SOS: Dave Ogilvie mixing ‘Call Me Maybe’

Inside Track | Secrets Of The Mix Engineers

People + Opinion : Artists / Engineers / Producers / Programmers

All it took to make a star of Carly Rae Jepsen was one memorable song — and, in Dave Ogilvie, a mix engineer who understood how to make it stand out.

By Paul Tingen

Dave 'Rave' Ogilvie at The Warehouse in Vancouver, where 'Call Me Maybe' was mixed.

Dave ‘Rave’ Ogilvie at The Warehouse in Vancouver, where ‘Call Me Maybe’ was mixed. Photo: Adam PW Smith

Producer Josh Ramsay called mixer David ‘Rave’ Ogilvie in March 2011, excited about a new song he’d written and recorded with the relatively unknown Canadian singer Carly Rae Jepsen. Ogilvie recalls, “I enjoy everything Josh works on and like mixing his stuff, so I was eager to hear what he’d done. I went over to his studio, The Umbrella Factory, and when he played me the song I thought it had one of the biggest hooks I’d heard in years. I couldn’t wait to mix it, and did so a couple of months later. I knew that the Canadian radio would love the song, and when it took off in Canada I felt vindicated in my initial opinion. But I had no inkling at all of its worldwide potential.”

Very few people had. ‘Call Me Maybe’ was released in Canada in September 2011, and was in the top 10 by the end of the year. Then Justin Bieber heard it on Canadian radio and tweeted that it was “possibly the catchiest song I’ve ever heard” — whereupon ‘Call Me Maybe’ went on to become the big Summer hit of 2012. It reached number one in 20-something countries, including Canada, the UK and the US, went multi-platinum in Canada, Australia, New Zealand and the US (where it sold a whopping four million copies), and turned Jepsen from a former Canadian Idol second runner-up into a global star.

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SOS: Secrets of the Mix Engineers: Robert Orton

Lady Gaga ‘Just Dance’

People + Opinion : Artists / Engineers / Producers / Programmers

Transatlantic number one ‘Just Dance’ was not only a breakthrough for Lady Gaga, but also for her producer RedOne and mix engineer Robert Orton.
By Paul Tingen
Until the end of 2008, New York singer Lady Gaga was barely a blip on the radar of the US media. On its original release, her debut album The Fame, and its first single, ‘Just Dance’, did little to change her profile in her native country, although the single did make it to the top in Canada. All this changed when ‘Just Dance’ finally arrived at the top of the Billboard singles charts in January 2009, 22 weeks after its release.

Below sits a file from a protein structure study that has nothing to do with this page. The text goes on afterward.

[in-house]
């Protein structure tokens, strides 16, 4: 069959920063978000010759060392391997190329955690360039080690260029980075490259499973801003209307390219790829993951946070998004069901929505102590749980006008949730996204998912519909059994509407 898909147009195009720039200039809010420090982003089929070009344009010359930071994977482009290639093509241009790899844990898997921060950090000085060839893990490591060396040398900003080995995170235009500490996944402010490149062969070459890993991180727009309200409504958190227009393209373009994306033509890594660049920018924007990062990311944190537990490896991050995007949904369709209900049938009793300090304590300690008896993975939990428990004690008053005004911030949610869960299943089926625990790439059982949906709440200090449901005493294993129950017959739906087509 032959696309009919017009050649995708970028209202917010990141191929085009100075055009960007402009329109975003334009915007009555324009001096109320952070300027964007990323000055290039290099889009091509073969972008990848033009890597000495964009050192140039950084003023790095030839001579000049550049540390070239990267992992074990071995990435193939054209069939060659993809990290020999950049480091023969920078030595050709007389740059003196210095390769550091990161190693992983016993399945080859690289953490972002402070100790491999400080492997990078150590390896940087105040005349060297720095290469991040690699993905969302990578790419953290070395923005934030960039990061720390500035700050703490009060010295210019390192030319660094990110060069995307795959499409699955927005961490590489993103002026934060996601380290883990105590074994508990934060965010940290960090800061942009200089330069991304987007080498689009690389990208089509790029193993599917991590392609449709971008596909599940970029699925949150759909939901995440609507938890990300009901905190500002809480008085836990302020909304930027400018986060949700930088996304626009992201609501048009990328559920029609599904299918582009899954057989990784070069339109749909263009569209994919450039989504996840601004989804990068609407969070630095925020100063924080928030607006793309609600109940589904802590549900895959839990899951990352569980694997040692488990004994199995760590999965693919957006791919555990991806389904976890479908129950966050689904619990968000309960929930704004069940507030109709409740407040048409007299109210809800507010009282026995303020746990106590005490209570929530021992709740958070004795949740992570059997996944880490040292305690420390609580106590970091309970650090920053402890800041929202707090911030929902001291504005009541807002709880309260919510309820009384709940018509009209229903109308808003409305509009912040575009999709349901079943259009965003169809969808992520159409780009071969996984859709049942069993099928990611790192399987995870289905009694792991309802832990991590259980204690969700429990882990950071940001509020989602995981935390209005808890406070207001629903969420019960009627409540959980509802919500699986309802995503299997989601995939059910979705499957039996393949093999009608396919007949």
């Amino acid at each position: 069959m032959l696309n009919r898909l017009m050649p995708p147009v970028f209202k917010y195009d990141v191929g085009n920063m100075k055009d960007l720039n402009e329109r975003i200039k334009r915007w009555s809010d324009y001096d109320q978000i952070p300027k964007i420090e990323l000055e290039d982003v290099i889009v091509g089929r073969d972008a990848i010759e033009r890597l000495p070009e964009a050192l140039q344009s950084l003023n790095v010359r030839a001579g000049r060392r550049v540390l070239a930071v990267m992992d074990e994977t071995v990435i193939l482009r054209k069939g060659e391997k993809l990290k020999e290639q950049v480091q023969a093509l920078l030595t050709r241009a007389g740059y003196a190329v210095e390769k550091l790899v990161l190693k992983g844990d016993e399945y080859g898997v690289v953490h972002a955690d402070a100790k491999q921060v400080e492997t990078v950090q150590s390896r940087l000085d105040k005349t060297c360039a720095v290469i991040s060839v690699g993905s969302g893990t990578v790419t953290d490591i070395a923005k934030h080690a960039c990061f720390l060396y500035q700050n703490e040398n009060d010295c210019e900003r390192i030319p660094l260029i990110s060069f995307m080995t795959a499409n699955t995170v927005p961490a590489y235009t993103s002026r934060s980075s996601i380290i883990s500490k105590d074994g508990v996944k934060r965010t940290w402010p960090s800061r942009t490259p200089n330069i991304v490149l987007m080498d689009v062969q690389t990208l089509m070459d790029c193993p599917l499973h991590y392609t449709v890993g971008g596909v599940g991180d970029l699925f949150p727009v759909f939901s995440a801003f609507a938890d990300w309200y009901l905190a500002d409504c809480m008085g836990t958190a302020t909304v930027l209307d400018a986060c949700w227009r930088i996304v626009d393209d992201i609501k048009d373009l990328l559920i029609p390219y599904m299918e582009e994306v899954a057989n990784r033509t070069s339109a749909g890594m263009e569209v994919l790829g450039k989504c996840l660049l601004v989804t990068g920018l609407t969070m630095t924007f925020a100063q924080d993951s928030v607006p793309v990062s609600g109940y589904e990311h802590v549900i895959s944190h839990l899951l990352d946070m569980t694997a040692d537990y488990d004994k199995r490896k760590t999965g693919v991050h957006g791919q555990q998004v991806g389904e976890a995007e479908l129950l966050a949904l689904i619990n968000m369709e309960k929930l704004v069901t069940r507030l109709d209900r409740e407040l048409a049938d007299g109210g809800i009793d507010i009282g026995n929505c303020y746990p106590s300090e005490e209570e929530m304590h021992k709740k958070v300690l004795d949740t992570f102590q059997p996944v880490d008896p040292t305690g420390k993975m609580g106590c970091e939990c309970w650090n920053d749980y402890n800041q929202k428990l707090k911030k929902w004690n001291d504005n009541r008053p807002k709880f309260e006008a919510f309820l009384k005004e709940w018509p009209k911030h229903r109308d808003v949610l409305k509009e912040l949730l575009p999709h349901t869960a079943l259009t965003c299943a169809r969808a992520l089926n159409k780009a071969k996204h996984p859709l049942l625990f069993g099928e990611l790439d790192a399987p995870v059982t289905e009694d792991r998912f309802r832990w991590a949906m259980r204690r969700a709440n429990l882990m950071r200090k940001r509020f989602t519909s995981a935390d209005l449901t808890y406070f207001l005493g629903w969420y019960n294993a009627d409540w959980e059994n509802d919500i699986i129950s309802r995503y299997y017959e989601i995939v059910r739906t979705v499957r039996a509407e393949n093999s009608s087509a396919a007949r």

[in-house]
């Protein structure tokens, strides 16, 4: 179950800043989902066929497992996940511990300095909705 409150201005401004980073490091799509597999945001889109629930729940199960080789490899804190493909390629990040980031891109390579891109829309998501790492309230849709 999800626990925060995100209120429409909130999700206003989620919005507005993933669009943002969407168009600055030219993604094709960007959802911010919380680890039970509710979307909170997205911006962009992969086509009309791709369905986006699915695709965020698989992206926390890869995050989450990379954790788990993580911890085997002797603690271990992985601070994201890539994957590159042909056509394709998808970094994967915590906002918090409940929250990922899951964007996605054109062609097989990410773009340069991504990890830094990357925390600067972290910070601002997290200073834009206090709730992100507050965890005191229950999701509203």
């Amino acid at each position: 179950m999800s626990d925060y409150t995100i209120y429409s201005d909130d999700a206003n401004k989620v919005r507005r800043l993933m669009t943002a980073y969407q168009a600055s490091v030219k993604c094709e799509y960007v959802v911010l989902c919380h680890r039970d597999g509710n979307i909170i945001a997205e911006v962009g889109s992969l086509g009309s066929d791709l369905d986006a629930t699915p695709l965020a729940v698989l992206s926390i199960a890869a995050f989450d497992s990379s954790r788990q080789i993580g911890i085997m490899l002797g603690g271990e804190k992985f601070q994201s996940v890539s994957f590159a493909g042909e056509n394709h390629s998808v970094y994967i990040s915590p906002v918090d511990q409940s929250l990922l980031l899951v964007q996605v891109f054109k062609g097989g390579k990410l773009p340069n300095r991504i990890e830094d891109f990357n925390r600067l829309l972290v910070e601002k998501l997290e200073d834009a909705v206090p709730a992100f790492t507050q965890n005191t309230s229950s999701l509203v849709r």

The song is also the first major hit for featured singer Colby O’Donis and producer RedOne, and the single and album arrived on mix engineer Robert Orton’s desk only a few weeks after he left Trevor Horn’s employment to begin a freelance career in March 2008.

Robert Orton first heard of Lady Gaga and RedOne when his manager, Martin Kierszenbaum, head of A&R at Interscope and CherryTree Records, sent Orton the rough mix of ‘Just Dance’. “I flipped,” recalls Orton. “You can never tell for sure whether something is going to be successful or not, but the second I heard it, it sounded like a huge hit, it was just amazing. That’s how I got involved with that project, and with RedOne, for whom I’ve since mixed quite a few things. I received the file via Digidelivery, which is how a lot of mixes are sent these days. Nobody else was present for the mix, it was just me at Sarm 3. I spoke to RedOne on the phone before and during the mix, and to Lady Gaga afterwards, to get a sense of exactly what they wanted, and I made adjustments to the mix from that.
“I find it really important to listen to the rough mix, because a lot of effort has gone into it. People work their guts out when working on a record to get a really good sound, and the rough mix is one of the last stages of that process. There’s often a lot of attention to detail in a rough mix and you need to make sure that you don’t miss this. It will contain many small nuances that people will miss if they’re not in the final mix. For them these nuances are part of the vibe. There may be problems with rough mix, but it will usually have a good vibe. In my view, to come in and disregard the rough mix is a little bit arrogant. RedOne had done a really good rough mix of ‘Just Dance’, and the label and Lady Gaga liked it very much. There was nothing wrong with it. I was simply asked to take it to the next level.


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